On Second Chances & Super Bowls
If you’re reading this, you know how important second chances can be to a person. In fact, you’re likely seeking a second chance of your own. Humans trip, and fall, even run into things, each and every day. That’s part of what makes us human. What defines us though is how we rebound. Do we get back up and start all over again? Or do we rise from our past actions and soar beyond the trouble? Mostly though, do we regret what we’ve done and are we ready, willing and eager to make amends?
Notice we didn’t say able to make amends. That’s because many folks never get the opportunity. That’s right, circumstances prevent them from ever even getting a second chance. And without a second chance, the possibility of redemption is basically null.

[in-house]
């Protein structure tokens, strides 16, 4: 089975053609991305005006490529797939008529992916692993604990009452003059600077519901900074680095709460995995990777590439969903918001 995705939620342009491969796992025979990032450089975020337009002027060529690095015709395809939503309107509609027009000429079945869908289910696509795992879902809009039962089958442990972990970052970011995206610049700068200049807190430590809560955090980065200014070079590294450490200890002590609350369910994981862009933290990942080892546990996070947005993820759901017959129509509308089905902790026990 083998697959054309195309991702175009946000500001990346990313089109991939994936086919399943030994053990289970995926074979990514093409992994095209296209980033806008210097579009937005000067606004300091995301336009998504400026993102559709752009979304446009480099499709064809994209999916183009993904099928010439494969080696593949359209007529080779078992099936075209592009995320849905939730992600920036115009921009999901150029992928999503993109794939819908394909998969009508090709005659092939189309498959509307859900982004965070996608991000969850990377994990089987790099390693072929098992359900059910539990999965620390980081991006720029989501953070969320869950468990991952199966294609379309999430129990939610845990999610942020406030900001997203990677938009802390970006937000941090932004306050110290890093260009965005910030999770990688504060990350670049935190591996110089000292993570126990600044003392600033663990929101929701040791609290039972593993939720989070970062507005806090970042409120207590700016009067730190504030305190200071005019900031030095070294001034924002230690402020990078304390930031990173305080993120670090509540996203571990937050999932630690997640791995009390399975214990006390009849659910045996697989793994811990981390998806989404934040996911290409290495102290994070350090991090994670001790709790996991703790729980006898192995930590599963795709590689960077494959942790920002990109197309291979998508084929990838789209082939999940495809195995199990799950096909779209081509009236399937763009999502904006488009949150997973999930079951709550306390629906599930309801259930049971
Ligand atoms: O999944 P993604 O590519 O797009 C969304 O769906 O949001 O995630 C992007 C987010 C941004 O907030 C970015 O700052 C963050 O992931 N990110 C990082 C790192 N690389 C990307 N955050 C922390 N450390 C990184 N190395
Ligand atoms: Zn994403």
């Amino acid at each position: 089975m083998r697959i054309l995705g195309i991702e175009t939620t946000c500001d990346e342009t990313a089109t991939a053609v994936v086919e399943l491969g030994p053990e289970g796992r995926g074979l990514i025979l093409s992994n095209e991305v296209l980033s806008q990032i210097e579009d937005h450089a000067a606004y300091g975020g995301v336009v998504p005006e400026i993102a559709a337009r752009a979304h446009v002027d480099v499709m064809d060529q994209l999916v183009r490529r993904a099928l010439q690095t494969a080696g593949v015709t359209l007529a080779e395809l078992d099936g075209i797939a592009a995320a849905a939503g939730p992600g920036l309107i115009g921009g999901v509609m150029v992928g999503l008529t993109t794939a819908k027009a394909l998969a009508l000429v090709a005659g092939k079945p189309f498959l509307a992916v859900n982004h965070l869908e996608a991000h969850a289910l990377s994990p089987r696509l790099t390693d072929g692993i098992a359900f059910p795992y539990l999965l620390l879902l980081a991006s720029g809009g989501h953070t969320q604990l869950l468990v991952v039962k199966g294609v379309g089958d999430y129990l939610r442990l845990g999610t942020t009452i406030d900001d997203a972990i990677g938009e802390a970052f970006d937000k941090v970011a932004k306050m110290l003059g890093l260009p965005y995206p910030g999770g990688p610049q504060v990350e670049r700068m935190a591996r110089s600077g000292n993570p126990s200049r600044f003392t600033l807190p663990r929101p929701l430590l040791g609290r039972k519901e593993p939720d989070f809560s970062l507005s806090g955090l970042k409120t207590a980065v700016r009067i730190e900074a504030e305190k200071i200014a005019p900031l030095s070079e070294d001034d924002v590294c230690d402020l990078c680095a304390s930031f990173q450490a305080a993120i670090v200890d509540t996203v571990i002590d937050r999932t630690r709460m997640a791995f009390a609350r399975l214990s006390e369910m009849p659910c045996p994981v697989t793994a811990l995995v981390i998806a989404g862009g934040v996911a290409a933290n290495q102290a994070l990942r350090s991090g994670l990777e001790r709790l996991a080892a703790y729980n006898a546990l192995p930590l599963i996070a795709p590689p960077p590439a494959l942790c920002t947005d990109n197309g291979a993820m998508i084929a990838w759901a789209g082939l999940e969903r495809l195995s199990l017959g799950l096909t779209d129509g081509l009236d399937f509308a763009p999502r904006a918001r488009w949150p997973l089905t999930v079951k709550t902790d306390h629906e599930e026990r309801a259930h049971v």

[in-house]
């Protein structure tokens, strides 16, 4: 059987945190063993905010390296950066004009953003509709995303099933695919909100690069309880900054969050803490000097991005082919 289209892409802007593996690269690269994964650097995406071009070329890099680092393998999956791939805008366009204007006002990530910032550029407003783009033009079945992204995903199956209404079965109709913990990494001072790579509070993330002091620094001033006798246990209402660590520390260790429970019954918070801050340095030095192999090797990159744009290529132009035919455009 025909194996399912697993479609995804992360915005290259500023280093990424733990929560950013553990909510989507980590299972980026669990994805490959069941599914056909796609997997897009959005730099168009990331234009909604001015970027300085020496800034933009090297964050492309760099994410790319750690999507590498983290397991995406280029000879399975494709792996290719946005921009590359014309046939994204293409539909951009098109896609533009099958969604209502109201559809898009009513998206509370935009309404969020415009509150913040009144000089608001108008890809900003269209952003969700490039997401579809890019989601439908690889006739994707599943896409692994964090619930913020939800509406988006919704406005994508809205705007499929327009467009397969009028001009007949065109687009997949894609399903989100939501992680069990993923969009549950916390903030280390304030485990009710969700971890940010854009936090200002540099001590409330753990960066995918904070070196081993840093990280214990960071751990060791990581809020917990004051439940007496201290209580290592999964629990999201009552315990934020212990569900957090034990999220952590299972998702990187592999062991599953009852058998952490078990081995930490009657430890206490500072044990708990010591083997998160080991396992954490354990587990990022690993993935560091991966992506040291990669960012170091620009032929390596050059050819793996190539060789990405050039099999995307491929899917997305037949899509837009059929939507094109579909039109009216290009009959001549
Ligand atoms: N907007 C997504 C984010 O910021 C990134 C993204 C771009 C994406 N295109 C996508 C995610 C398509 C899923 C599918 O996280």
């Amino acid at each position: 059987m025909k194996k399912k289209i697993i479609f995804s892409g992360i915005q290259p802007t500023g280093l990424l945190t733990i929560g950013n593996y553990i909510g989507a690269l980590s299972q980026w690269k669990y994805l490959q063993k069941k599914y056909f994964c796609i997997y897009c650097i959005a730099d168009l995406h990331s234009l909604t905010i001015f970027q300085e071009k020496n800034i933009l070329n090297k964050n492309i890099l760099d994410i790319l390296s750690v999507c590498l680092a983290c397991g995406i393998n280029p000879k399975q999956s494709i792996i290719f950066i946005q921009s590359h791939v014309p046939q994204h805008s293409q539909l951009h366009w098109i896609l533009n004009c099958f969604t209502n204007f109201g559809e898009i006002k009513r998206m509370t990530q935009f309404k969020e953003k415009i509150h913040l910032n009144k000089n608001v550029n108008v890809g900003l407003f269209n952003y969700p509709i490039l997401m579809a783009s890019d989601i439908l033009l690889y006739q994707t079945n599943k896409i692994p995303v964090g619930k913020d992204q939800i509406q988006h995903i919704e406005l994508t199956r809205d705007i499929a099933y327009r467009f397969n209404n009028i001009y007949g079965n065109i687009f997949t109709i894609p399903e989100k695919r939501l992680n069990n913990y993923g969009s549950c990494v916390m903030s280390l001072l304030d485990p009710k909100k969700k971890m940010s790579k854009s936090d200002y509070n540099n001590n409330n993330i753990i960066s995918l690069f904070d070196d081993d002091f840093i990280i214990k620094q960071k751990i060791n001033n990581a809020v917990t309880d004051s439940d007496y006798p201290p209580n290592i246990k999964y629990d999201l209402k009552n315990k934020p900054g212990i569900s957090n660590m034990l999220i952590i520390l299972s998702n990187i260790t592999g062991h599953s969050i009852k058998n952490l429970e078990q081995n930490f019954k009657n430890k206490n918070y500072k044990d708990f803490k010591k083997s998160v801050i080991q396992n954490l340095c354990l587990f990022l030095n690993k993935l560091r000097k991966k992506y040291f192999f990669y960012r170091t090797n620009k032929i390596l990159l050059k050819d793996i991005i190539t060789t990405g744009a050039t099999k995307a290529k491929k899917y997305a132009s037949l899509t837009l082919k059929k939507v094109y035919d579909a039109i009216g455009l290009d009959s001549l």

But what decides who gets second chances? Is it the person themselves or is it some kind of outside force? Do we earn it? Can we create it? How do we know when and if we deserve it? Furthermore, are second chances finite? Is we get one and blow it, is that the end of our opportunity?
Those are all great questions. They’re also almost impossible to answer. Why? Because there really are no clear rules regarding second chances. Some of the most deserving people never get them; while some of the least-deserving get ’em again and again. And woe to those who are denied the opportunity, deserving or otherwise.
Super Bowl Sunday happens to be a perfect day to consider the importance of second chances; that’s likely why New York Times Opinion Writer and Podcast Host Jane Coaston decided to take up the call. Then again, the Cincinnati native could’ve just decided it was the right time to further herald them Bengals. Whatever the reason, we’re especially grateful for her redemptive exploration.